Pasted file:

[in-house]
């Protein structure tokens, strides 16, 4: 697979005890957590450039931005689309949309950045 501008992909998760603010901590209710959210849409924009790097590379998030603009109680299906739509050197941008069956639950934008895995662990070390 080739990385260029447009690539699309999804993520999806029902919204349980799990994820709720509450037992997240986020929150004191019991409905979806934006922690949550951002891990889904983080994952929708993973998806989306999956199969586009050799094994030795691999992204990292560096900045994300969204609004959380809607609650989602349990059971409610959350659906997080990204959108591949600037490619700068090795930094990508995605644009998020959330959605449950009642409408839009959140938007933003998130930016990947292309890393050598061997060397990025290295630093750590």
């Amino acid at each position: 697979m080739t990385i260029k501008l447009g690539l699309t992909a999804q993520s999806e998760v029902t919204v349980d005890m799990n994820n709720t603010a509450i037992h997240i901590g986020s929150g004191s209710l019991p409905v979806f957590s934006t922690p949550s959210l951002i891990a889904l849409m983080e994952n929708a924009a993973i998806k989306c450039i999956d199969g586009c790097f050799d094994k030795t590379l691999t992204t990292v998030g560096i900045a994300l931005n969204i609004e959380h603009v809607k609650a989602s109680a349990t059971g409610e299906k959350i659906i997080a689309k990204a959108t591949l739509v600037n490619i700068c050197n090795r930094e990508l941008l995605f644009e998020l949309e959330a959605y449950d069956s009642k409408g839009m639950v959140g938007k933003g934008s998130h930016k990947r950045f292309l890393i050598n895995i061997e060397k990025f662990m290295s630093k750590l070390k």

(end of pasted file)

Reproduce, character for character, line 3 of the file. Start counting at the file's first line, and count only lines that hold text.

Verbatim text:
């Amino acid at each position: 697979m080739t990385i260029k501008l447009g690539l699309t992909a999804q993520s999806e998760v029902t919204v349980d005890m799990n994820n709720t603010a509450i037992h997240i901590g986020s929150g004191s209710l019991p409905v979806f957590s934006t922690p949550s959210l951002i891990a889904l849409m983080e994952n929708a924009a993973i998806k989306c450039i999956d199969g586009c790097f050799d094994k030795t590379l691999t992204t990292v998030g560096i900045a994300l931005n969204i609004e959380h603009v809607k609650a989602s109680a349990t059971g409610e299906k959350i659906i997080a689309k990204a959108t591949l739509v600037n490619i700068c050197n090795r930094e990508l941008l995605f644009e998020l949309e959330a959605y449950d069956s009642k409408g839009m639950v959140g938007k933003g934008s998130h930016k990947r950045f292309l890393i050598n895995i061997e060397k990025f662990m290295s630093k750590l070390k």